This year’s theme is #MyInvisibleMS (https://worldmsday.org) – which I think is a very important theme as the invisibility of symptoms is a big barrier to diagnosis. With women more likely to get MS or other autoimmune diseases this adds to women not being believed. On my journey to a diagnosis it was hinted that all of this was probably in my head – and as many MSers say: Yes it is but not the way you thought.
I have written about other aspects of my Life with MS in this blog: MS adventures But I want to go with the theme so here are my invisible symptoms in order of appearance:
2008: Numbness in my feet was the first symptom I experienced and I noticed it when I started running again – I couldn’t feel the ground properly. This actually led to some tests including a brain MRI – to exclude MS. However, technology wasn’t advanced enough and my tiny lesions weren’t detected and MS was excluded as a cause for my symptoms.
2013/2014/2015: Dizziness, MS Hug and more numbness happened in that time period and I can’t quite pinpoint when exactly as I got misdiagnosed or dismissed by my GP. I had also moved to England during that time and not all of my info was available. When I asked for a follow-up MRI I was told that we didn’t need to waste the money for numb feet. I also started to experience numb hands – which I thought was related to my mouse and keyboard and never got checked out further.
The dizzy spell lasted for 2 weeks and I couldn’t walk a straight line – the GP said it was an inner ear infection and by the time I started taking medication for that the relapse was over and I thought nothing more of it.
The MS Hug came on while out cycling – I would get really breathless and had to stop exercising. The GP suspected asthma and I got an inhaler (without further tests) – my friend who actually has asthma was suspicious as I recovered very quickly once I stopped exercising. After I moved back to Scotland (2015) I had an actual asthma test which was negative – so it must be the heart. I went for a VO2Max test to have that checked out – where I did so well that the nurse asked me: Why are you here again? There’s nothing wrong with you. Making me feel really crap as I knew different and just wanted to know what I was dealing with. At no point was a neurological issue questioned.
2016: Numbness and Optic neuritis: at the start of 2016 I got numb hands again which went all the way to the shoulders and felt very different. I went to the GP who immediately told me it was carpel tunnel. Even after I said I wasn’t sure as it felt different to that. In March, as I was preparing for a big industry meeting I got optic neuritis. As before I dismissed this as related to stress, looking at a screen for long time periods to prepare for the meeting. When it didn’t go away after 5 days I did panic and went to the optician who suspected optic neuritis and got me transferred to the hospital for further tests. Those tests confirmed his suspicion and I didn’t think anything else of it. Then I got a phone call from my GP: Since you have numbness and optic neuritis we need to check that it ins’t anything neurological. And so started my journey to my diagnosis on 18th November 2016.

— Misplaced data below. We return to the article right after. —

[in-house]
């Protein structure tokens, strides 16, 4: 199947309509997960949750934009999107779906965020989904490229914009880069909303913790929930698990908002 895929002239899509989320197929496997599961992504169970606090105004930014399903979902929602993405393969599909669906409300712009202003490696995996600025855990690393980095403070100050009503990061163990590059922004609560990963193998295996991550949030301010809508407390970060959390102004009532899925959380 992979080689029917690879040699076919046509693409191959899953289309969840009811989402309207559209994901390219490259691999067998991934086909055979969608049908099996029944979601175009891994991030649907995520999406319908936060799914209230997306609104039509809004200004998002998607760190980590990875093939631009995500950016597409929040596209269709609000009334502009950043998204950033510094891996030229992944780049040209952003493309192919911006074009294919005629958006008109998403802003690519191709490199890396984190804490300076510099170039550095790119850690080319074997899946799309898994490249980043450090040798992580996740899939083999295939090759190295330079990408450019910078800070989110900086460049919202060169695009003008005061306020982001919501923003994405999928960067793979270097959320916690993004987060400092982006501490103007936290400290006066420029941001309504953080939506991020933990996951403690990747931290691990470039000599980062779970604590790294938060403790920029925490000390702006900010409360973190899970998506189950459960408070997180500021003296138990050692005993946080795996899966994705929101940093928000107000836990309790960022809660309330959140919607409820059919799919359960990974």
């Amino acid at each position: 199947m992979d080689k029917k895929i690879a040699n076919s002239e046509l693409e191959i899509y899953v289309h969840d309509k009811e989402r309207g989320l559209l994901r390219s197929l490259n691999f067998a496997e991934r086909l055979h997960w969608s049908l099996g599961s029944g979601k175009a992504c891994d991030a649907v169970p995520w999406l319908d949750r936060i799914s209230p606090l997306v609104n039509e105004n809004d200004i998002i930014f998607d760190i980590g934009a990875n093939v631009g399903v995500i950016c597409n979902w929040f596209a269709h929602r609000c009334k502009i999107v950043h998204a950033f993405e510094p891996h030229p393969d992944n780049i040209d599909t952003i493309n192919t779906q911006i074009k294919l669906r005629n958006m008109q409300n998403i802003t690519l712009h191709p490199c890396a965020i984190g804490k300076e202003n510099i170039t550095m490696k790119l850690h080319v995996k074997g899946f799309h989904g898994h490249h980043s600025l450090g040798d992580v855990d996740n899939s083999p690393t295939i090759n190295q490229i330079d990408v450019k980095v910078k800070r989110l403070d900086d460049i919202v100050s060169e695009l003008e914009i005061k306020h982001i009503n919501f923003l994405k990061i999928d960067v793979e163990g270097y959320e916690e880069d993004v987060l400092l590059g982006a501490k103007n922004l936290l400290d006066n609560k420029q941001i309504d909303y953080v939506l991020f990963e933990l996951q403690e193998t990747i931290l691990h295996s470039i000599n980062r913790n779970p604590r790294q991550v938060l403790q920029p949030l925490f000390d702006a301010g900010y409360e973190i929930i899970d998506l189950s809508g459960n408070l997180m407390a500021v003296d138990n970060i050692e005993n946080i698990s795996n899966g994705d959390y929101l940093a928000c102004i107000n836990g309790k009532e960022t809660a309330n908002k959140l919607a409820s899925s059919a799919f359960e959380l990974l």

The time between that phone call from the GP and the diagnosis were really tough as I was told that I might not have MS but rather imagine these symptoms – by a neurologist nonetheless and mostly because I didn’t fit her understanding of what an MSer looks like. Since MS is also known as the snowflake disease because it impacts everyone differently this was a big error on the neurologists part.
Since my diagnosis some more symptoms have joined the list – and all are very common: Muscle spasms: I mostly notice these on long days when I’m really tired or after strength exercise and stretching.
Fatigue: Probably the most annoying symptom as it is very misunderstood (No I’m not that kind of tired) and I still haven’t figured out what triggers it and the episodes are still very unpredictable.
Brain fog: Since starting Tecfidera in Jan 2018 this has reduced a lot but it can come back on busy days or when I have to process a lot of information: noisy pub while holding a conversation for example.
Bladder issues: I have always needed the loo a lot but recently the need to go comes on like lighting and I have to GO. So I got myself a radar key to access more toilets.
Migraines: This is my newest symptom and seems to come on after teaching (long hours of concentration) or if I can’t be in my desk chair at work (meetings etc) so I now take my chair with me for any meeting over 1 hour and try to do stretches during the day to minimise stiffness.